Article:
Reviews, Thriller

The Equalizer

The Equalizer

Copyright © 2014 by Columbia Pictures

Story
A retired black ops specialist, Robert McCall (Denzel Washington) returns to his old life after witnessing his teenage friend, Teri/Alina (Chloë Grace Moretz), a Russian escort being violently beaten by her procurer, Slavi (David Meunier). Unable to resolve the matter peacefully, he kills Slavi and his men. The head of the business, Vladimir Pushkin (Vladimir Kulich) deploys his ruthless henchman, Teddy (Marton Csokas) to investigate the deaths through assistance from Frank Masters (David Harbour), a Boston policeman under the mob’s payroll. Always a step ahead, McCall manages to evade Teddy’s trail until the sadist threatens to kill his co-workers in Home Mart, including Ralphie (Johnny Skourtis) whom he has helped train for a position as the store’s security guard.

Review
Here is a fun fact: Washington won his second Oscar for ‘Best Actor’ in a sublime performance as a crooked law enforcement officer in his 2001 partnership with current director of said reboot, Antoine Fuqua. The actor’s subtle yet invigorating depiction in ‘Training Day’ was enough to steal the thunder from frontrunner, Russell Crowe whose odds had been in his favour for a consecutive win since the recognition was first bestowed to the Aussie prior via the sword-and-sandal hit, ‘Gladiator’.

A decade later, the two are in competition again but instead of battling it out in the Dolby Theatre for the opportunity to be grateful on prime time, they are vying for the same project. You do not need three guesses as to who came up victorious. To Crowe’s credit, he may have loss the chance of embodying an efficient former government operative from the Edward Woodward-starred series that ran in the mid-1980s, at least, he is fairly compensated (critically anyway) personifying a biblical saviour in the spring release ‘Noah’.

For one who has never seen let alone heard of its originator, I went in with little expectations and was duly motivated only by Washington and Moretz. From what I gather, the gist and the title are the only components that are used in an otherwise original creation. Positioning himself as what Liam Neeson has accomplished of late, the 59-year-old scores with another number one opener and has the distinction of being the largest September debut for an R-rated picture.

While Neeson’s last few selections i.e ‘Unknown’ and ‘Non-Stop’ are high concept political risk takers, Washington plays it safe for more standard fare. Generic, yes but still engrossing thanks to an immensely likeable lead and memorable supporting works provided by the always dependable Moretz, a scene-stealing comic showstopper from Harbour and Csokas is adequate as the heartless Russian tasked of hunting down McCall.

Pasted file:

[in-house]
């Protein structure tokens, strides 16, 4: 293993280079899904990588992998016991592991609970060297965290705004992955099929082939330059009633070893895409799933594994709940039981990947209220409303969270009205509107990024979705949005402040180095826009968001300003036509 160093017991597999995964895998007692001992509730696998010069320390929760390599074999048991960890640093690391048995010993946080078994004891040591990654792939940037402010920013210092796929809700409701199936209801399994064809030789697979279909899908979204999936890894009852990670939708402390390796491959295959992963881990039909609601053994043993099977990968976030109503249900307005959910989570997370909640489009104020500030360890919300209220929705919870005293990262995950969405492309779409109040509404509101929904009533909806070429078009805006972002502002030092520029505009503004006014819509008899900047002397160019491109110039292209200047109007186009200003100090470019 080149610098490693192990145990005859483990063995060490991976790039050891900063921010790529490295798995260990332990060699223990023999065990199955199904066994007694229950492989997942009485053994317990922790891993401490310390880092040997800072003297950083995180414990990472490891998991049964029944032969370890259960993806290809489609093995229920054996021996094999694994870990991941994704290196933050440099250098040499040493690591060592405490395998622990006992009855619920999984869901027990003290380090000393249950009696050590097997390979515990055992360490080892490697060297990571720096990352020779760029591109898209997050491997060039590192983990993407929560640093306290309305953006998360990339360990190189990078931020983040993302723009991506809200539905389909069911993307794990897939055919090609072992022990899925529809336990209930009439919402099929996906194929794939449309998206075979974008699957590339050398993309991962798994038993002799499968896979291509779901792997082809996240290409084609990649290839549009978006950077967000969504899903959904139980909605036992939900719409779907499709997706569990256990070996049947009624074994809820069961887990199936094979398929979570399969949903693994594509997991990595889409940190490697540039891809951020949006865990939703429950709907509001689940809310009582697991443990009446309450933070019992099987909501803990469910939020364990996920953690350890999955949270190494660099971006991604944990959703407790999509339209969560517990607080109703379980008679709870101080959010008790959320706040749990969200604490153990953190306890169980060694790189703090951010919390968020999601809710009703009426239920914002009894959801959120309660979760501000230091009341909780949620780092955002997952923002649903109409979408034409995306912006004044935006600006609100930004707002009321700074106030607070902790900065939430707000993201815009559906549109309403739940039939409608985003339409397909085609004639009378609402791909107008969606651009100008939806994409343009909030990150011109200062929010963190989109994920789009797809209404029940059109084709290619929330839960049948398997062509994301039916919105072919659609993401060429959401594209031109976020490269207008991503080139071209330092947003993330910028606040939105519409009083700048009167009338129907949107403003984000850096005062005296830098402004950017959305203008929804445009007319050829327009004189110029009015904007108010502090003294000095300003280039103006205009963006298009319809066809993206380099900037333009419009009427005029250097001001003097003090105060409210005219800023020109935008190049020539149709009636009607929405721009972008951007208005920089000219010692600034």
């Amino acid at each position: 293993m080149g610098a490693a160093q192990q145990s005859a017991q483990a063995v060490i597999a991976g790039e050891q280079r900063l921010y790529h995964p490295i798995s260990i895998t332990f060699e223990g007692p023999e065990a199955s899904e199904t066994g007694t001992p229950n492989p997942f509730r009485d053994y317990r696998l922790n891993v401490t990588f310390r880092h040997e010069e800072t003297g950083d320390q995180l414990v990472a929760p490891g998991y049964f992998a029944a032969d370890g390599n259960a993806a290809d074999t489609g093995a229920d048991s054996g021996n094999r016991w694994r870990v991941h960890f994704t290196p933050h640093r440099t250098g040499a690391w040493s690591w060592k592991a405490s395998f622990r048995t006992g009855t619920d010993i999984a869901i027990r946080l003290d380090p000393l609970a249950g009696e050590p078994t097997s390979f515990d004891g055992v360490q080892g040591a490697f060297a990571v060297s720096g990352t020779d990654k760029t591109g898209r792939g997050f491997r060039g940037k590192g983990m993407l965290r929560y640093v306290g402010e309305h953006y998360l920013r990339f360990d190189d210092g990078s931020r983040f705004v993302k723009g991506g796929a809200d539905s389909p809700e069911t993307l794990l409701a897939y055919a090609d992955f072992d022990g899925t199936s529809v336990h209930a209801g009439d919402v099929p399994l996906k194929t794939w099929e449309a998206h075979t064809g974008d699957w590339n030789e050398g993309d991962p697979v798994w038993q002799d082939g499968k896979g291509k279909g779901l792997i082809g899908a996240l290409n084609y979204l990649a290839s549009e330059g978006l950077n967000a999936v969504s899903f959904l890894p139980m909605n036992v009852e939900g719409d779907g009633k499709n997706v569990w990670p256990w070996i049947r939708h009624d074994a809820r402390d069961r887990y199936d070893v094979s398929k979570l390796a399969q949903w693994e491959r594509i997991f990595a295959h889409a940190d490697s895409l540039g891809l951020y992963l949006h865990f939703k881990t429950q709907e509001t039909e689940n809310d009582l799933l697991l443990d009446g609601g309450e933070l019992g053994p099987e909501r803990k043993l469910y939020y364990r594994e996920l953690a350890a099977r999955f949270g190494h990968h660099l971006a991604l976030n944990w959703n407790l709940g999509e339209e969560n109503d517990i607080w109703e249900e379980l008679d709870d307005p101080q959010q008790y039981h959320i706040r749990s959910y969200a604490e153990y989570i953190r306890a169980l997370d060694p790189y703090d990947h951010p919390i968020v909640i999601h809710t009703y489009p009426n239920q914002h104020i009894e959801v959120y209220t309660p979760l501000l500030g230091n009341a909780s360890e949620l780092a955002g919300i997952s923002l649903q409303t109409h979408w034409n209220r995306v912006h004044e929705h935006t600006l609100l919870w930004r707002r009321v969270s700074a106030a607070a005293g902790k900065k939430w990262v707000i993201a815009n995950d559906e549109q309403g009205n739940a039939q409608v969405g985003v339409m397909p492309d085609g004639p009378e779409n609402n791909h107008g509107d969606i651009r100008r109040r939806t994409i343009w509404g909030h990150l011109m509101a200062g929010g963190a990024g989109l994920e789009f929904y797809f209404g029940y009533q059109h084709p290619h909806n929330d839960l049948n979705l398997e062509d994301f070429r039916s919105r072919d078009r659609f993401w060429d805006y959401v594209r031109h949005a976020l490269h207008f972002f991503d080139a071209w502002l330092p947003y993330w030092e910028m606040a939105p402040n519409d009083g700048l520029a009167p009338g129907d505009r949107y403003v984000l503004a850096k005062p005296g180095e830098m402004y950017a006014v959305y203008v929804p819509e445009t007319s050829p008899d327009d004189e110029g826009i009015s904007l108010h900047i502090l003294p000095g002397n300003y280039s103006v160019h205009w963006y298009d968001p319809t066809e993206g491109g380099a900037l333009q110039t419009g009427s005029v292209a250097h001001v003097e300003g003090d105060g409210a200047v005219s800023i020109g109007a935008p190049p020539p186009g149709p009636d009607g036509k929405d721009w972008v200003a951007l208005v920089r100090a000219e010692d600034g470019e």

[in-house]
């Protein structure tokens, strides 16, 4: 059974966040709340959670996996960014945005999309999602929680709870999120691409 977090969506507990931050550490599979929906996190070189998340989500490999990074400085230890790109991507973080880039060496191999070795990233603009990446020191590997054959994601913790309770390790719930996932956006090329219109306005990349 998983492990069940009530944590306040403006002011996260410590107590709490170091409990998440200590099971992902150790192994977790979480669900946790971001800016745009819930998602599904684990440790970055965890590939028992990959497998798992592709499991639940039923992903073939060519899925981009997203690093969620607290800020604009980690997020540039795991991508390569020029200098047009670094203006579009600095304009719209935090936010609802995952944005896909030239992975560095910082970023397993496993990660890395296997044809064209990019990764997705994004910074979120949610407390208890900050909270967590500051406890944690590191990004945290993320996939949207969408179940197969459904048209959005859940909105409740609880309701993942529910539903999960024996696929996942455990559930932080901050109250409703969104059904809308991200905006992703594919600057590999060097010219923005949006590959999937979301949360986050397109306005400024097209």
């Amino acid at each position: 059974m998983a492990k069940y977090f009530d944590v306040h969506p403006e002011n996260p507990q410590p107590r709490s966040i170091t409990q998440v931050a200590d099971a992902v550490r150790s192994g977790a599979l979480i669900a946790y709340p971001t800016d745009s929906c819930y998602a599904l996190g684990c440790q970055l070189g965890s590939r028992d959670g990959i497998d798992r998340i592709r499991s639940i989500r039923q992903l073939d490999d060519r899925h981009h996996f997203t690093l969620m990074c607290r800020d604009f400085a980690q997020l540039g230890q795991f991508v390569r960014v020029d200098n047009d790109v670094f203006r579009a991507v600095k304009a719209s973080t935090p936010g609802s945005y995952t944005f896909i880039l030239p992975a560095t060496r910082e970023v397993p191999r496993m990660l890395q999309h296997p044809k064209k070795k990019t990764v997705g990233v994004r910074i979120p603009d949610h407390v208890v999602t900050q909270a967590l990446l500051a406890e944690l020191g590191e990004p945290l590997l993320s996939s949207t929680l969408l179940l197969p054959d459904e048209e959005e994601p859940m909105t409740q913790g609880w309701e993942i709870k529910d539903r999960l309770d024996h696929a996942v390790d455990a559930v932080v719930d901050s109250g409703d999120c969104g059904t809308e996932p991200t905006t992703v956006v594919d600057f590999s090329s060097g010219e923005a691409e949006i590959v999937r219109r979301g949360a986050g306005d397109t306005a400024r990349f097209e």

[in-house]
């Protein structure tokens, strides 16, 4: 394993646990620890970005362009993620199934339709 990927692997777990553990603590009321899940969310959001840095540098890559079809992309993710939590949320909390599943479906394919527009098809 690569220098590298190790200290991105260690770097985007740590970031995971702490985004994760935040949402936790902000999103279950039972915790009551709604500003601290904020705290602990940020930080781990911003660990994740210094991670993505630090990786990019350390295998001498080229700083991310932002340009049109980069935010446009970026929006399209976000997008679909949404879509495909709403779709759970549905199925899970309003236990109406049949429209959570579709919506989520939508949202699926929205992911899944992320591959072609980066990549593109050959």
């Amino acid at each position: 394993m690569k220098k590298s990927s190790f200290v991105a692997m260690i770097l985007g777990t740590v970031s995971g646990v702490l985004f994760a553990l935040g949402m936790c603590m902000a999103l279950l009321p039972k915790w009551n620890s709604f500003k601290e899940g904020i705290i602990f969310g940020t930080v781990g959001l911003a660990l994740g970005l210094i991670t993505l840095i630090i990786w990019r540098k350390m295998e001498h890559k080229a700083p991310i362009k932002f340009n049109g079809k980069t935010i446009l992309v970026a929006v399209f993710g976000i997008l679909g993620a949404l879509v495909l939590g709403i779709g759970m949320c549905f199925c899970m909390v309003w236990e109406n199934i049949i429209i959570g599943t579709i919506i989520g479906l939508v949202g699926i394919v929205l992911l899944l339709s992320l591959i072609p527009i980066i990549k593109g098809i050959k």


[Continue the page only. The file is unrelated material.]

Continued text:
If halfway through déjà vu begins to kick in, that is because the thrills are a mélange from other action and horror classics. You read right. Horror! Fuqua effectively uses many night scenes to heighten the sense of dread when our Equalizer is out dispensing justice, whether they are the mob, dishonest cops or petty thieves. Though the running time clocks in at 131 minutes, Richard Wenk’s script does not break new ground but is justified by pivotal subplots which integrates coherently to the main story.

They are done right by a skilled director whose last effort is the equally enjoyable ‘Olympus Has Fallen’. While the White House under terrorist command is a comeback vehicle for Gerard Butler, his latest dives into the ongoing fight against the morally challenged that needs to be eradicated for good but only looks poised on becoming bigger threats. Well, if at first you do not succeed, keep on trying (with a sequel or two along the way) and you can be sure there is no crime our man cannot equalize.

Rating
Entirety: B+
Acting: A
Plot: A-

Rated R for strong bloody violence and language throughout, including some sexual references

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Reviews, Thriller

Sin City: A Dame to Kill For

A Dame to Kill For

Copyright © 2014 by Dimension Films

Story
Adapted to the big screen from Frank Miller’s series of graphic novels, the latest acts as a prequel and sequel for the events which took place in the original. Marv (Mickey Rourke) is recruited by Dwight McCarthy (Josh Brolin) whose ex-lover, Ava Lord (Eva Green) has him believe she is physically abused by her husband, Damian (Marton Csokas) and they storm into the heavily guarded residence for a daring rescue. Marv’s skill set is also sought after by Nancy Callahan (Jessica Alba) to avenge John Hartigan’s death (Bruce Willis), perpetrated by Senator Roark (Powers Boothe). In his regular backroom poker game with his cronies, the senator is confronted by Johnny (Joseph Gordon-Levitt), a young gambler who harbours a family secret and intends to use it against the political figure in the high-stakes game.

Review
I must say, the release of ‘Sin City’ back in 2005 was nothing short of a visual splendour; the mostly black and white picture was perfect for its depiction of a decadent city populated by corrupt politicians and dirty cops who patrol the streets. The inclusion of certain ‘coloured’ characters and objects only added to the dimensionality of the many colourful personalities that light up the screen. Noirer than noir, it remained a unique achievement until, well, number two came along.

After nine years in the making, is it worth the wait? Not as much as you might like to. Clearly, much care has gone into the production and everyone who is onboard knows the importance for it remaining relevant in a field where an overcrowded crop of action thrillers look to strip it off from the minds of young men. To no avail, the grosses from the first week of release are disappointingly low and it does not appear possible to fare any better in international waters as well.